U.S. Rep. Dina Titus, D-Nev., on Wednesday criticized President Barack Obama for saying the U.S. lacks a strategy to deal with militants in Iraq and Syria who have beheaded at least two journalists in recent days.
Titus also said she would oppose giving Obama more power to go after “any terrorist, anywhere, anytime,” a proposal now circulating among lawmakers who return to Washington next week after more than a month off.
Titus noted that former President George W. Bush was given such broad powers after the Sept. 11, 2001, terrorist attacks on the United States, but she said it amounted to skirting Congress and violating the War Powers Act.
“I will not support that,” Titus told the Las Vegas Review-Journal editorial board.
Before traveling to Europe last week, Obama said it was premature to discuss a U.S. strategy for dealing with ISIS, or the Islamic State of Iraq and Greater Syria.
“I don’t want to put the cart before the horse: We don’t have a strategy yet,” Obama said. “I think what I’ve seen in some of the news reports suggests that folks are getting a little further ahead of where we’re at than we currently are.”
Titus noted that she has voted to require congressional approval before Obama can send more troops to Iraq.
On Tuesday, however, the president authorized deploying 350 more troops to help protect the U.S. Embassy in Baghdad at the State Department’s request. That brings to more than 1,100 total U.S. military personnel sent to Iraq since early June when forces known as ISIS began seizing towns across Iraq.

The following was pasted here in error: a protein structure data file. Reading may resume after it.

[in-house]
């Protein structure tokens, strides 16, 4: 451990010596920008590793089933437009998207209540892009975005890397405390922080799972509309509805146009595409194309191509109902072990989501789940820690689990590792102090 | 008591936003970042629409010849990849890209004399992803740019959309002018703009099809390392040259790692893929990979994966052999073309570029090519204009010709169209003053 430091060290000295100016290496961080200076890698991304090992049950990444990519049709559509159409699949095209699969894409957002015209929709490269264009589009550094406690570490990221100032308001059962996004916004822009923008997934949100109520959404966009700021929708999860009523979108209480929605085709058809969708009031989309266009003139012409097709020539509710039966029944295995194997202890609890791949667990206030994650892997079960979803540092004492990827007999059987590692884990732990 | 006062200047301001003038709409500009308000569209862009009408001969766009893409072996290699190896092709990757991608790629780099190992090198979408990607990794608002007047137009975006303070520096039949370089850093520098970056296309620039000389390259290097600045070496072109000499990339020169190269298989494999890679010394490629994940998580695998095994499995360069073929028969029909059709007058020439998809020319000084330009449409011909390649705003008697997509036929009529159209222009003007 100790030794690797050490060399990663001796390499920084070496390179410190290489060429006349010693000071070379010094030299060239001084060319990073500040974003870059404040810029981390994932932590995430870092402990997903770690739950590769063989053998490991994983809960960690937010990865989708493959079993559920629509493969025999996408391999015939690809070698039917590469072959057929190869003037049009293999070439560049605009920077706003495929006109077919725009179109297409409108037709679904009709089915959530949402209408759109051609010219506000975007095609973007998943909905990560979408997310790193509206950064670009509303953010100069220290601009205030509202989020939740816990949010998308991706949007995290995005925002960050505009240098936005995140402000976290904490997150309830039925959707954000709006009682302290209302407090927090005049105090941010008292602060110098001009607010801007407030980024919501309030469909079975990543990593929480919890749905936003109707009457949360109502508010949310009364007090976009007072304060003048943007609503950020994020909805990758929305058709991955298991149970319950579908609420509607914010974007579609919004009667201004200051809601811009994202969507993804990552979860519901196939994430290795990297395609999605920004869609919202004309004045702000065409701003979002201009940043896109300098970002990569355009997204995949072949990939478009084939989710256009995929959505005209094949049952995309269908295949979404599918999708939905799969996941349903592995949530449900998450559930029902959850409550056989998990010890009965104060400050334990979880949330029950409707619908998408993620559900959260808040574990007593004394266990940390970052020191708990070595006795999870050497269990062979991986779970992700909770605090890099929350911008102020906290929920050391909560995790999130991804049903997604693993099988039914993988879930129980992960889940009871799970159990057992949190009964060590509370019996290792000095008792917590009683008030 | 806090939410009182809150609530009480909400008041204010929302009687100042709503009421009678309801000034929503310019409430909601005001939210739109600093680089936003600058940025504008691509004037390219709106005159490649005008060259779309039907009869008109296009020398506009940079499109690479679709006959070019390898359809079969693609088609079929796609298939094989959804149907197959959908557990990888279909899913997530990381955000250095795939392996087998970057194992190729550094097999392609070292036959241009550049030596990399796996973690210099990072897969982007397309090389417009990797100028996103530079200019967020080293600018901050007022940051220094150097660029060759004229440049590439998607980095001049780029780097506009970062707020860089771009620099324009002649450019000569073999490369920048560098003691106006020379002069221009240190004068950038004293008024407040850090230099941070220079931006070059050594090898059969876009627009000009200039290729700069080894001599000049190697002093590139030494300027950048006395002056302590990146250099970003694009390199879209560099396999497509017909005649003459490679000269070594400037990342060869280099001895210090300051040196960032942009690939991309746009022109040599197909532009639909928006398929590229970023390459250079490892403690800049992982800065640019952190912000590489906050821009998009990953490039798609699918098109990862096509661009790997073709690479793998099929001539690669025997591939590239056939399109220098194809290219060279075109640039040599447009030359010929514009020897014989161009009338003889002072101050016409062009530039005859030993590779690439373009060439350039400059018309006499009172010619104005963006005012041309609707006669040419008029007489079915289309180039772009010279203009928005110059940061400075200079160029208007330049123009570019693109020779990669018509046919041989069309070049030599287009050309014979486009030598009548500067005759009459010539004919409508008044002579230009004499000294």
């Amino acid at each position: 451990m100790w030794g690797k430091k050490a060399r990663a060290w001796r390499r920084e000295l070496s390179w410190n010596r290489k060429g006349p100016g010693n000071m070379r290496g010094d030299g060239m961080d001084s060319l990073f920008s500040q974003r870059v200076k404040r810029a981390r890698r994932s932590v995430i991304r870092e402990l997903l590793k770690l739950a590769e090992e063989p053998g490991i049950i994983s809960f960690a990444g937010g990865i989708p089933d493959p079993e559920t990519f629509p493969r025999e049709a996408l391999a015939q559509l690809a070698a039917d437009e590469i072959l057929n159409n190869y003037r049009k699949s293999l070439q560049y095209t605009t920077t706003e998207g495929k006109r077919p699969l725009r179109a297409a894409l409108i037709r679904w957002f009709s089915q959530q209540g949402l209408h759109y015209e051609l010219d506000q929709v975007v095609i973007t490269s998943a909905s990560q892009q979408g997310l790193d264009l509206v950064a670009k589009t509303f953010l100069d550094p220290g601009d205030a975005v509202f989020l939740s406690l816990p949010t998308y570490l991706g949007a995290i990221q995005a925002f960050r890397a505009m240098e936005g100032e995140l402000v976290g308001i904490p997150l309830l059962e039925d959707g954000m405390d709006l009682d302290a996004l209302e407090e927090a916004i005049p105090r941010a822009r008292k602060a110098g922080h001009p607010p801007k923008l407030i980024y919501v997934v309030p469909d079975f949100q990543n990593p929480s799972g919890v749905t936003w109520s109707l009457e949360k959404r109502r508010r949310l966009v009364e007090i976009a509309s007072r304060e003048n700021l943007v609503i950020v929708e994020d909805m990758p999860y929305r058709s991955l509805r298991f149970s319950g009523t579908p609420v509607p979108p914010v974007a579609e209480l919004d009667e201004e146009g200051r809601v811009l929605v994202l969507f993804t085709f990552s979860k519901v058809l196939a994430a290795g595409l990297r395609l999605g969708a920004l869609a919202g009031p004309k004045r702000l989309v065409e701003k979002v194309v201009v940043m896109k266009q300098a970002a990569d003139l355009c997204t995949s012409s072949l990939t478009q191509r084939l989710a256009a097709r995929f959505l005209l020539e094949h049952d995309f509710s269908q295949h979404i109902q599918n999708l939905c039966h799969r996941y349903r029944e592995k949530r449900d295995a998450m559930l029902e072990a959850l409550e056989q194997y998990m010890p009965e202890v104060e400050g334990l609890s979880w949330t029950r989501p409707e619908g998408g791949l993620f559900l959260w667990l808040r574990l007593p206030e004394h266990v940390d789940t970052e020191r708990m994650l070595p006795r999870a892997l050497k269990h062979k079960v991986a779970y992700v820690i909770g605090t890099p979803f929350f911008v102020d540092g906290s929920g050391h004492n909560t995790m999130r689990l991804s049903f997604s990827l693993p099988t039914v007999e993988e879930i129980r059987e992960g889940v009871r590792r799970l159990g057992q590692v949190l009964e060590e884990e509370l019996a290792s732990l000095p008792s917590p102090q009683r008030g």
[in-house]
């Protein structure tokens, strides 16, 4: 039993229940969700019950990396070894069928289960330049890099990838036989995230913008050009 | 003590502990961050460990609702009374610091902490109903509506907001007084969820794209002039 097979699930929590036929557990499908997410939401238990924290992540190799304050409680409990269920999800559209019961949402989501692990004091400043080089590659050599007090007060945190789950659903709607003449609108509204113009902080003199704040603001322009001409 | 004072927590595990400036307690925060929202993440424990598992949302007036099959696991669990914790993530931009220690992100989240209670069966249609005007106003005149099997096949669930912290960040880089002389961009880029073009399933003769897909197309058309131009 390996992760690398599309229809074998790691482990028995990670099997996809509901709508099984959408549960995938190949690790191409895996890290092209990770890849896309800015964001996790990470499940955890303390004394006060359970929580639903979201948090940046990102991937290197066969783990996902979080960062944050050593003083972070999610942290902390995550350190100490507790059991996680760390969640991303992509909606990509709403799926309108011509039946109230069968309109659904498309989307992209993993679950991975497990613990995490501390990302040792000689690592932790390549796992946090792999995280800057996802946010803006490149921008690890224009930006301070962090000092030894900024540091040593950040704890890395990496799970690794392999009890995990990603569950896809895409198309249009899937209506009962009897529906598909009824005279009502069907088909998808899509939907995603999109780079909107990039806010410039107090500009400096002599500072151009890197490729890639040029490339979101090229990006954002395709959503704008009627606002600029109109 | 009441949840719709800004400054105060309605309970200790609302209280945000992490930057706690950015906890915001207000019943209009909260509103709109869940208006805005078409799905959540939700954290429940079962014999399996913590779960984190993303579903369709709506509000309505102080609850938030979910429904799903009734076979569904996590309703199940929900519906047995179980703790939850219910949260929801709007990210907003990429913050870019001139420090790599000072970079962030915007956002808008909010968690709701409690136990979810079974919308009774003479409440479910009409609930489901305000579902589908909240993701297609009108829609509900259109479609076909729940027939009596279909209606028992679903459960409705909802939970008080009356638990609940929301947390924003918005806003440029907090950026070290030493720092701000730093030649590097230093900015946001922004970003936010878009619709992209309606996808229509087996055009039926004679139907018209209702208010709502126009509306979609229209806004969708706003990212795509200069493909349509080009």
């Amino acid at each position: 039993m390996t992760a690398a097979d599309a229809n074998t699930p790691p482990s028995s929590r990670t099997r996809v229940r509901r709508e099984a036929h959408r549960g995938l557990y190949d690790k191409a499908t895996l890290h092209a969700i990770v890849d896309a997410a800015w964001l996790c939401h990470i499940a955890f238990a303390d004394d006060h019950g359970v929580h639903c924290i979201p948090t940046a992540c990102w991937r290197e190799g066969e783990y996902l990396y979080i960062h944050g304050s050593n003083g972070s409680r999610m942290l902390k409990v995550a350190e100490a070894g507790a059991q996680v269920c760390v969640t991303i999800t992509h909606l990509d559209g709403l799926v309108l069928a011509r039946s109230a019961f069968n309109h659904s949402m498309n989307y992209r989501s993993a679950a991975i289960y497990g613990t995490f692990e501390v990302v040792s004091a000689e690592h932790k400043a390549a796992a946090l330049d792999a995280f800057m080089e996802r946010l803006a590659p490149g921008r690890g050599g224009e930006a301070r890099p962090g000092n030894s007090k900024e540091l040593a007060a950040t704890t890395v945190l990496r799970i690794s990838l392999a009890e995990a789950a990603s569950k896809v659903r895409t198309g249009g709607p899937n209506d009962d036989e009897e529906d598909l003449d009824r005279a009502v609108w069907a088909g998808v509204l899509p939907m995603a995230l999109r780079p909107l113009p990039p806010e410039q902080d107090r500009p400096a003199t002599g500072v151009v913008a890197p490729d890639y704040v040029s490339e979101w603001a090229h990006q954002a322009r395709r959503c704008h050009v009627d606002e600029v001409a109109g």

Titus said she supports using airstrikes against the militants but would oppose sending more “boots on the ground,” something Obama doesn’t seem to be considering.
Still, Titus said Obama’s admission last week that the Pentagon hadn’t yet formed a strategy to deal with the Islamic militants, who have declared their own state in Iraq and Syria, didn’t instill confidence.
“Do I think the president should have stood up there and said we have no strategy? Absolutely not,” Titus said, adding that issues in the region are complex, ancient and not “clear-cut.”
“We cannot solve the problems in the Middle East,” Titus said, suggesting moderate countries in the region must also address the growing Islamic militancy.
Titus also was asked whether Obama supports Israel enough and is seen as a “friend” of the Jewish state. She said there is a perception in the region that Obama “is not being as strong a friend as they’d like,” while Congress is seen as more supportive. Titus said she has visited Israel twice herself.
On Iran, Titus said she hopes sanctions and other measures will halt or slow the country’s purported attempts to build a nuclear bomb, although Tehran insists it is interested only in nuclear power. Asked whether there may come a time when the United States may need to attack a suspected nuclear bomb facility in Iran, Titus said no.
“I think we don’t do that,” she said. “That would probably be left to Israel, and not us, to do.”
Titus is running for re-election in the 1st Congressional District in Las Vegas, where registered Democratic voters have a 2-to-1 advantage over Republicans. She is nearly assured of winning in the Nov. 4 election though her GOP challenger, Annette Teijeiro, has gained some support within the Hispanic community.
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